The Burning Time: Henry VIII, Bloody Mary and the Protestant Martyrs of London

  • By Virginia Rounding
  • St. Martin’s Press
  • 480 pp.

An authoritative chronicle of the gruesome era when religious dissenters met their end at the stake.

In this hefty volume, historian Virginia Rounding zeroes in on a slice of English reformation history rarely covered in a book earmarked for the general reader. Rounding’s previous work centers on Russian imperial biography and French courtesans, but here she examines the brief period during which a trio of successive Tudor monarchs turn to a grisly strain of capital punishment to quash religious dissent. The Burning Time centers on burnings at the stake, beginning with early instances under Henry VIII and culminating horridly during the reign of Mary I, which ended with her death in 1558. 

Rounding presents this chronicle with authority and admirable, if occasionally distasteful, attention to detail. She relies consistently on contemporary records, not just secondary commentaries from modern times. The Burning Time opens two decades or so into the regime of Henry VIII. Henry authorized fewer than a score of burnings during his reign, although scholars charge him with thousands of political and religious executions via other means.

Henry was succeeded in 1546 by his 9-year-old son, Edward VI, whom his circle of advisors had molded into a rigid Protestant (which Henry — at his core — was not). Burnings spiked during Edward’s reign, which ended with his death at 16. Then along comes Mary, daughter of King Henry and his first wife, Katherine of Aragon.

A militant Catholic, Mary I intends to restore the kingdom to the religious authority of the pope; she pushes forward a regime of civic immolation targeting the most visible resisters. Mary Tudor ultimately sends nearly 300 victims to the stake. Even her husband and royal consort, Philip II of Spain, roundly despised in England as a vector of foreign-smelling papist influences, is said to have urged Mary to tamp down her zeal for putting reformers to the torch.

Rounding’s saga winds down in 1558, as Mary’s half-sister, Elizabeth I, ascends to the throne. Our author leaves off here, perhaps because the Virgin Queen mostly abjures the burning solution, even as she reverses Mary’s religious policies and restores the Church of England.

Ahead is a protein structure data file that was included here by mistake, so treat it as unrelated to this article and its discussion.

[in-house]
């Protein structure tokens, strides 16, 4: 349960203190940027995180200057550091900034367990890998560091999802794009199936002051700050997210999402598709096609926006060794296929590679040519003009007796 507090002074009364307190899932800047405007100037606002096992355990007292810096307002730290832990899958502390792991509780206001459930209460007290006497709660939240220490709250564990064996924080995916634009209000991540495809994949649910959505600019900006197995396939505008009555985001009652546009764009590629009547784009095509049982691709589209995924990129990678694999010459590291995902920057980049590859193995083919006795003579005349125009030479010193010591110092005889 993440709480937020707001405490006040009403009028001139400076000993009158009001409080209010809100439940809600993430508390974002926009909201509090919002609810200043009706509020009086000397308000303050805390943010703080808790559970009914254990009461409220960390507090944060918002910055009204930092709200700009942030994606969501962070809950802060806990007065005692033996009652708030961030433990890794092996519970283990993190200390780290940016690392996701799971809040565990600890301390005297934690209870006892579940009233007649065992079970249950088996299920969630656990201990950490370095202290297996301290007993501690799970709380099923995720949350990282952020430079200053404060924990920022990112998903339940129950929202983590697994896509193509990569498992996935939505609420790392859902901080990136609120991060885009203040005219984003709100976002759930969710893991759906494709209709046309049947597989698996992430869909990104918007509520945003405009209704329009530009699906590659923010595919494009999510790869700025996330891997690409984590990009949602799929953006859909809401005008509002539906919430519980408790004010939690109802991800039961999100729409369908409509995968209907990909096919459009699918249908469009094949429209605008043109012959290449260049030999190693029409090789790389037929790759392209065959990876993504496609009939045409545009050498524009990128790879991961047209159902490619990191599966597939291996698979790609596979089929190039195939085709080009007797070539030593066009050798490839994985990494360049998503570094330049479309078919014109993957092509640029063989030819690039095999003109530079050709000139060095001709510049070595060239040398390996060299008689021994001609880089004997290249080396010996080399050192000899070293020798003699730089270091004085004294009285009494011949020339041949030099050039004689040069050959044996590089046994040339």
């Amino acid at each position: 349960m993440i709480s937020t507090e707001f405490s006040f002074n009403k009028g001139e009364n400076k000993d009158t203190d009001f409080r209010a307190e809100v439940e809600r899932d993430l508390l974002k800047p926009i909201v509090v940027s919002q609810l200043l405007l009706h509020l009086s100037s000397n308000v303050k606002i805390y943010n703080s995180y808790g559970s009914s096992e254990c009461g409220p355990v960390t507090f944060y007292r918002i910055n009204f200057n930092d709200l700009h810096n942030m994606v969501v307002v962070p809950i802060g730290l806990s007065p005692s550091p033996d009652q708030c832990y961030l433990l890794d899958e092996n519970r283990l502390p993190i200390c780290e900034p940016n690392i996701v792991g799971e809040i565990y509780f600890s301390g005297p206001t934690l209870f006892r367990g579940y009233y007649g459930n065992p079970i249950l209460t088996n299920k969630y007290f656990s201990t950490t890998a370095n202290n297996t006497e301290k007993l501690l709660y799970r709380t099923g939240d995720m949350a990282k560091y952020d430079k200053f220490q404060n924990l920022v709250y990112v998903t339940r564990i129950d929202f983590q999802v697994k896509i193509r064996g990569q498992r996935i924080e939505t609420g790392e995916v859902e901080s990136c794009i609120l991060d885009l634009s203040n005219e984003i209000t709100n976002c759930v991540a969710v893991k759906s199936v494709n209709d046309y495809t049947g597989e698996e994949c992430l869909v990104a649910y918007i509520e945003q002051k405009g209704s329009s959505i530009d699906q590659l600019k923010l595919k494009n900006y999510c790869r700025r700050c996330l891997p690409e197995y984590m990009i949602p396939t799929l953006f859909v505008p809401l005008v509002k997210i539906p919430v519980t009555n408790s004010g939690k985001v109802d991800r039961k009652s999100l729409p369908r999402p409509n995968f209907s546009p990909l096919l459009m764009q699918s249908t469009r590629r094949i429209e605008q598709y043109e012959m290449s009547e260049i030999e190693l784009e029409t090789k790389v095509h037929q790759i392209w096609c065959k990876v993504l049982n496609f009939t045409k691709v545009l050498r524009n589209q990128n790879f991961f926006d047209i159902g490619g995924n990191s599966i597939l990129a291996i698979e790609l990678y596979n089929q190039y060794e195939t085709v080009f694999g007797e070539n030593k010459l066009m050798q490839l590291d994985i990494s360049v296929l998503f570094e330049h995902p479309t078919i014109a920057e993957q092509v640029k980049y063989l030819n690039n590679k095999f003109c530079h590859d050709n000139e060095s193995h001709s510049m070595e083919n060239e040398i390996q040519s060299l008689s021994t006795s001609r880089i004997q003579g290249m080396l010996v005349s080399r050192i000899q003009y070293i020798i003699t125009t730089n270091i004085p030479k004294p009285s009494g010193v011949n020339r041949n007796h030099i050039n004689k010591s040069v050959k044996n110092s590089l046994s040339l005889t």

As history tells us, Elizabeth’s difficulties with the lingering Catholic resistance mainly turn out to be dynastic rather than doctrinal. One example: Jesuit infiltrators from the continent are fomenting revolution from “hidey-holes” in Catholic manor houses. Meanwhile, Elizabeth’s militant Catholic cousin Mary, Queen of Scots — an unwilling “houseguest” of a lord loyal to Elizabeth — is pacing the parapets, ever vigilant for rescue by the rebels and installation as the rightful monarch. Elizabeth ultimately has her beheaded.

In The Burning Time, Rounding proves a thorough chronicler of the relatively short span of years she stakes out for examination. For instance, she succinctly illuminates the distinctions of doctrine and sacramental practice dividing traditional Catholics from reforming Protestants (e.g., for Catholics, there are seven sacraments; for the reformers, just two).

The old religionists also look to the Greek and Latin versions of the Bible — ever subject, of course, to priestly interpretation — as the sole authoritative scriptures, versus the English-language bible and liturgy that Protestant congregants use. For papists, faith and good works are the dual pathways to salvation, while faith alone (“sola fides”) does the trick for the reformers.

Compelling characters pop up regularly in this saga. Take the wily Thomas Cranmer, whom King Henry had appointed Archbishop of Canterbury in 1532. Cranmer was a key advisor to Henry VIII through the final 15 years of his reign. As it turns out, the archbishop had stashed a wife and kids in France, a closely held secret (at least from the monarch).

Despite his own connubial adventurism, the king remained staunchly opposed to priestly marriage. This ceased to be a problem when King Edward came on the scene. Cranmer installed his French ménage in his Canterbury mansion, until the new Catholic queen rode into town, ablaze with doctrinal zeal, to set such practices right. Cranmer, defrocked and convicted of heresy in 1553, went to the flames.

And consider Richard Rich, whose report of a private conversation with the circumspect lawyer Thomas More — likely embellished if not baldly fraudulent — sealed the deal that sent More to the scaffold to be beheaded. Rich, named a baron in Henry’s will and later appointed Lord Chancellor under Edward, has to be one of the great survivors in English history, as he returned to the Romish fold under Mary and eventually died of natural causes in 1567.

For the scholar, the last third of Rounding’s book, where she recounts the individual stories of many of the Marian martyrs, is likely the most illuminating segment. Here the author builds on contemporary records from the Smithfield district of London, where most of the burnings took place (and where she lives today). On the other hand, for the non-academic reader, this section might seem superfluously granular, even though it showcases Rounding’s skills as a vivid storyteller. 

In whatever way you approach this book, you will find much informed commentary, often supplemented with extended digressions, like Rounding’s long summary of attitudes toward martyrdom throughout Christian history, as well as among non-European cultures, notably Islam. If this review whets your interest, the best way to tackle The Burning Time might be selectively — i.e., index-driven and sampled — rather than consumed in all its arcane detail.

Former academic Bob Duffy is a Maryland writer and consultant in advertising and branding.

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